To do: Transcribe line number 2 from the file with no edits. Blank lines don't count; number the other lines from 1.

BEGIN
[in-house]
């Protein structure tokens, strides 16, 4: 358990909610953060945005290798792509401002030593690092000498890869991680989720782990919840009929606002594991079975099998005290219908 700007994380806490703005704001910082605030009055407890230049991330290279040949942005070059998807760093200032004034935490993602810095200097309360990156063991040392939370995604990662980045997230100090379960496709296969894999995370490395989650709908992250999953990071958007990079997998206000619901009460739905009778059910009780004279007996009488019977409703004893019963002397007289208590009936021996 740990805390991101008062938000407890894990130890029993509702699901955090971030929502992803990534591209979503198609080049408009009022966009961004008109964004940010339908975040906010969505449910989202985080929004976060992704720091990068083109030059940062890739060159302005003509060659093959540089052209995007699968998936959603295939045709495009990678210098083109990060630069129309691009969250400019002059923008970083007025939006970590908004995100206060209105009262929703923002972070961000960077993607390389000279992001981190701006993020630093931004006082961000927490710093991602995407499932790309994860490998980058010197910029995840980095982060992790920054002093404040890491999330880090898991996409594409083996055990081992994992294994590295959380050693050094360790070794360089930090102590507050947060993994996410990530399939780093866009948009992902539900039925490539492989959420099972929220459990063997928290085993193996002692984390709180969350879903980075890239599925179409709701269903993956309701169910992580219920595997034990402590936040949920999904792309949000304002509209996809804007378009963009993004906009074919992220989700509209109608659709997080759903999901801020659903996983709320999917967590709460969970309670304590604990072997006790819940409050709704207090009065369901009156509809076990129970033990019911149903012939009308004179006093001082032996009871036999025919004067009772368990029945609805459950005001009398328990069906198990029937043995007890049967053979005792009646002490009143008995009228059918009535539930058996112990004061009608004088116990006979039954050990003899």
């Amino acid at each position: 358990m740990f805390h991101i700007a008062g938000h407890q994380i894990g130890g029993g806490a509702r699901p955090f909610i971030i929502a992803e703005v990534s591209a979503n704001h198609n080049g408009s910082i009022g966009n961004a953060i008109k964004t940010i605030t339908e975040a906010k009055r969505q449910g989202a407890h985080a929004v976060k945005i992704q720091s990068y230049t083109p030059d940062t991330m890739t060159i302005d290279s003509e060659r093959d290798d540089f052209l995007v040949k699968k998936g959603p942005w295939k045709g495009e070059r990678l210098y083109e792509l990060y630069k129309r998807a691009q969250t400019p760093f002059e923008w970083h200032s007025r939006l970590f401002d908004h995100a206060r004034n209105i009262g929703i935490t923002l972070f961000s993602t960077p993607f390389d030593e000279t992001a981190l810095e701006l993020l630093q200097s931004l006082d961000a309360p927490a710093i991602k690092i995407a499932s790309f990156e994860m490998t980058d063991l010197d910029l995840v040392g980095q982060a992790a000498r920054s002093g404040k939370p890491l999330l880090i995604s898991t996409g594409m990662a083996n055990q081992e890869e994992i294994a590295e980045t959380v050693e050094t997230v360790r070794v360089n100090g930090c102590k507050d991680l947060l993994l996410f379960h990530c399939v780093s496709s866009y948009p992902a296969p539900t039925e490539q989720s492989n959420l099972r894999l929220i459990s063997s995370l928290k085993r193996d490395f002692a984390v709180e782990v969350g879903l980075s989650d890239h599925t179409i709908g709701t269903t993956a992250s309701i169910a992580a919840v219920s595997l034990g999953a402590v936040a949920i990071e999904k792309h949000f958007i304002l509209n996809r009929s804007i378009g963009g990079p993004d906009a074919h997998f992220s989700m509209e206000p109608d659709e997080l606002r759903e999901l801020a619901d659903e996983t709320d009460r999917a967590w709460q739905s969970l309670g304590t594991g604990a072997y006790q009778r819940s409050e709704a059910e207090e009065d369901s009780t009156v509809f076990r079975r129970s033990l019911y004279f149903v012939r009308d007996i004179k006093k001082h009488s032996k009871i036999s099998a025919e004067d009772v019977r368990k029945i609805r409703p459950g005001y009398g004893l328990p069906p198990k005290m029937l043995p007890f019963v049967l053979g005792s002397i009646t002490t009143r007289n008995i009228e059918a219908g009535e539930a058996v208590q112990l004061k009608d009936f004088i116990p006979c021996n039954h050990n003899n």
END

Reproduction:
């Protein structure tokens, strides 16, 4: 358990909610953060945005290798792509401002030593690092000498890869991680989720782990919840009929606002594991079975099998005290219908 700007994380806490703005704001910082605030009055407890230049991330290279040949942005070059998807760093200032004034935490993602810095200097309360990156063991040392939370995604990662980045997230100090379960496709296969894999995370490395989650709908992250999953990071958007990079997998206000619901009460739905009778059910009780004279007996009488019977409703004893019963002397007289208590009936021996 740990805390991101008062938000407890894990130890029993509702699901955090971030929502992803990534591209979503198609080049408009009022966009961004008109964004940010339908975040906010969505449910989202985080929004976060992704720091990068083109030059940062890739060159302005003509060659093959540089052209995007699968998936959603295939045709495009990678210098083109990060630069129309691009969250400019002059923008970083007025939006970590908004995100206060209105009262929703923002972070961000960077993607390389000279992001981190701006993020630093931004006082961000927490710093991602995407499932790309994860490998980058010197910029995840980095982060992790920054002093404040890491999330880090898991996409594409083996055990081992994992294994590295959380050693050094360790070794360089930090102590507050947060993994996410990530399939780093866009948009992902539900039925490539492989959420099972929220459990063997928290085993193996002692984390709180969350879903980075890239599925179409709701269903993956309701169910992580219920595997034990402590936040949920999904792309949000304002509209996809804007378009963009993004906009074919992220989700509209109608659709997080759903999901801020659903996983709320999917967590709460969970309670304590604990072997006790819940409050709704207090009065369901009156509809076990129970033990019911149903012939009308004179006093001082032996009871036999025919004067009772368990029945609805459950005001009398328990069906198990029937043995007890049967053979005792009646002490009143008995009228059918009535539930058996112990004061009608004088116990006979039954050990003899």